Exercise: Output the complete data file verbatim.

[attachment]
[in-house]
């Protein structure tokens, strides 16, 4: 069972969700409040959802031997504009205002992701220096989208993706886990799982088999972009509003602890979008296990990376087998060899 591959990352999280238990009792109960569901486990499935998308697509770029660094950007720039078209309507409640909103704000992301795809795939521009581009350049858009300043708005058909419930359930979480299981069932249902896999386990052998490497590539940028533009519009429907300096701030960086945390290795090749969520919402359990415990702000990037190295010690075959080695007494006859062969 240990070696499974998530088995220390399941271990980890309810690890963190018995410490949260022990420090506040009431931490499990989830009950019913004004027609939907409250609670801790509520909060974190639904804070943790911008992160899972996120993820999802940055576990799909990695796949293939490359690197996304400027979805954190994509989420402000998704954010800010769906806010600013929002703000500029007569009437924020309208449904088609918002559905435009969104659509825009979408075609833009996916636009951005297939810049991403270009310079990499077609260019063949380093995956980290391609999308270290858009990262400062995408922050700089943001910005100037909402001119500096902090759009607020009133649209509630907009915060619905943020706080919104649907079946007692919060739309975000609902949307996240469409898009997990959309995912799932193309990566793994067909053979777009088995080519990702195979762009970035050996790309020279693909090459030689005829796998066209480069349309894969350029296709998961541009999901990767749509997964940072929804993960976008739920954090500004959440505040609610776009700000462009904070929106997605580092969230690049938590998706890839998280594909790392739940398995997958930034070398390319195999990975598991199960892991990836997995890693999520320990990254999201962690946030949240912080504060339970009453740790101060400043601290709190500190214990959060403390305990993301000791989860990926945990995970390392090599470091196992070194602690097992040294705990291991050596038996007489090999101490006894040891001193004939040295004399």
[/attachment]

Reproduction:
[in-house]
């Protein structure tokens, strides 16, 4: 069972969700409040959802031997504009205002992701220096989208993706886990799982088999972009509003602890979008296990990376087998060899 591959990352999280238990009792109960569901486990499935998308697509770029660094950007720039078209309507409640909103704000992301795809795939521009581009350049858009300043708005058909419930359930979480299981069932249902896999386990052998490497590539940028533009519009429907300096701030960086945390290795090749969520919402359990415990702000990037190295010690075959080695007494006859062969 240990070696499974998530088995220390399941271990980890309810690890963190018995410490949260022990420090506040009431931490499990989830009950019913004004027609939907409250609670801790509520909060974190639904804070943790911008992160899972996120993820999802940055576990799909990695796949293939490359690197996304400027979805954190994509989420402000998704954010800010769906806010600013929002703000500029007569009437924020309208449904088609918002559905435009969104659509825009979408075609833009996916636009951005297939810049991403270009310079990499077609260019063949380093995956980290391609999308270290858009990262400062995408922050700089943001910005100037909402001119500096902090759009607020009133649209509630907009915060619905943020706080919104649907079946007692919060739309975000609902949307996240469409898009997990959309995912799932193309990566793994067909053979777009088995080519990702195979762009970035050996790309020279693909090459030689005829796998066209480069349309894969350029296709998961541009999901990767749509997964940072929804993960976008739920954090500004959440505040609610776009700000462009904070929106997605580092969230690049938590998706890839998280594909790392739940398995997958930034070398390319195999990975598991199960892991990836997995890693999520320990990254999201962690946030949240912080504060339970009453740790101060400043601290709190500190214990959060403390305990993301000791989860990926945990995970390392090599470091196992070194602690097992040294705990291991050596038996007489090999101490006894040891001193004939040295004399």